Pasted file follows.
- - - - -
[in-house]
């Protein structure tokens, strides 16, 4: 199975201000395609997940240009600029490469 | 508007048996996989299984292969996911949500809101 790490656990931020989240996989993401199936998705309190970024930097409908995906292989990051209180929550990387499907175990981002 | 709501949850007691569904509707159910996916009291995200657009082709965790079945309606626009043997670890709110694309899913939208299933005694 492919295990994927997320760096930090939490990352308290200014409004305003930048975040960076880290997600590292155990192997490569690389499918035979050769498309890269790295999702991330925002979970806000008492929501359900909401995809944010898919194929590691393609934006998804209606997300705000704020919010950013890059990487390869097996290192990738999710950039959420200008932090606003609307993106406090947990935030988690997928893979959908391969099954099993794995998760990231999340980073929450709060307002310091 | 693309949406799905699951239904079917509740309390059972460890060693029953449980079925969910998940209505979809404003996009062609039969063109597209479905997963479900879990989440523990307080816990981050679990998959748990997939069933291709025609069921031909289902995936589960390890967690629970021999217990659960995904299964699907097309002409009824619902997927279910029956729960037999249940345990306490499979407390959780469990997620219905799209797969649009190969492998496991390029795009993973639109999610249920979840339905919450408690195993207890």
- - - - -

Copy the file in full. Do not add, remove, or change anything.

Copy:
[in-house]
């Protein structure tokens, strides 16, 4: 199975201000395609997940240009600029490469 | 508007048996996989299984292969996911949500809101 790490656990931020989240996989993401199936998705309190970024930097409908995906292989990051209180929550990387499907175990981002 | 709501949850007691569904509707159910996916009291995200657009082709965790079945309606626009043997670890709110694309899913939208299933005694 492919295990994927997320760096930090939490990352308290200014409004305003930048975040960076880290997600590292155990192997490569690389499918035979050769498309890269790295999702991330925002979970806000008492929501359900909401995809944010898919194929590691393609934006998804209606997300705000704020919010950013890059990487390869097996290192990738999710950039959420200008932090606003609307993106406090947990935030988690997928893979959908391969099954099993794995998760990231999340980073929450709060307002310091 | 693309949406799905699951239904079917509740309390059972460890060693029953449980079925969910998940209505979809404003996009062609039969063109597209479905997963479900879990989440523990307080816990981050679990998959748990997939069933291709025609069921031909289902995936589960390890967690629970021999217990659960995904299964699907097309002409009824619902997927279910029956729960037999249940345990306490499979407390959780469990997620219905799209797969649009190969492998496991390029795009993973639109999610249920979840339905919450408690195993207890």